For something completely different, I tried Espro P7, which, with these two fine filters, has less reflective stone and less fine. It’s like making coffee, for people who are somehow forced to do only the French press, or for the coffee maker to be too far from a socket. This “clean cup” isn’t bad, but it’s different, and maybe not what French press fans, myself included, want from the press pot. They’re one more thing to tie in Espro’s double baskets, but I think you’d get used to it.
For another gem, I tried it BruTrek 32 and 48 Made by Planetary Designs. Although I was attracted to the beautiful blue colors like a magnet, I struggled with the designs of these, I wanted to like them more than I did. The cap on the cover gives the BruTrek a bit of a sippy-cup feel, and you need to screw the cap on before stepping on the gun. Also, with the rounded bottom corner it is not completely strong on the foot.
I found the proclamation of fame an interesting idea: the wing of a metal disk above the filter turns it into a one-way valve; when the gun is pressed, the resulting coffee cannot circulate on the ground and become bitter, theoretically allowing the coffee to stay there longer, without becoming a bitter mess. (The company calls this function Bru-Stop.) However, for me, as an estimator of a glass that is always dirty, that was little, because the filter passed an astonishing number of fines. It was particularly strange, as these additional fines in the coffee denied the work of the corks. The biggest flaw in my book is that BruTrek is not safe in the dishwasher. It’s not a big deal when you’re camping, but that’s a domestic treat.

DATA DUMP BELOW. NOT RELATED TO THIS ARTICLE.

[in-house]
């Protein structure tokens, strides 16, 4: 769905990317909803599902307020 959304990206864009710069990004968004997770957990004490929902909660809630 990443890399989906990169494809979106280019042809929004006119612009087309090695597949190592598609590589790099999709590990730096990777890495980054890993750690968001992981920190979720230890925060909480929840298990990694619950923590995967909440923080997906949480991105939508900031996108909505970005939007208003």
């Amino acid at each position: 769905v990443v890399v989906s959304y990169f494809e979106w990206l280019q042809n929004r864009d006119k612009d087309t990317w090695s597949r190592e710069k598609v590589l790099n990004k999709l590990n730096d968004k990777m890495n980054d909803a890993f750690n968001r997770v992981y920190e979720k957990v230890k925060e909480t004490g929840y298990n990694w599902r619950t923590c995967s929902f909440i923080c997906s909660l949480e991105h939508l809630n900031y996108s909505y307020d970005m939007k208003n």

In the end, there was the “Hulk” prototype, which fought hard. The serious problem I found after getting into the dishwasher was the hair crack. When I took the beer out of the dishwasher, I could hear the water pouring water between the inner and outer walls. The only effective way I found to get the water out was to fill the beer chamber with hot water so that the air between the walls would heat up the air and let the water run out of the crack in the lower corner. Also, the cover was quite difficult to get over the boat, which is not a thing to deal with on wet and hot floors.
At that point, to make sure I did, I filled five presses with boiled water, put the lids on, and set the hour timer. When I lifted the ground cover they all came out hot enough to get the steam out of the top. The lowest Bodum was 156 degrees Fahrenheit, but cut it! It was half the size of the competition, and I feel protected when I’m explaining it. The Hulk and Espro arrived with excellent 160 and 165 degrees, respectively; Stanley Stay Hot had a whopping 175. At 185 degrees, BruTrek had a moment to shine. If you don’t get your coffee into a thermos after brewing and if the longest hot coffee is your top priority for a long time, that may be your best bet.
After doing the tests I did at home, I felt happy, there were a few slots and style variations to choose from here and there, it seemed like every machine was taking a nice cup of coffee. So at the moment, I’ve brought some professional coffee Olympia Coffee for some socially remote testing.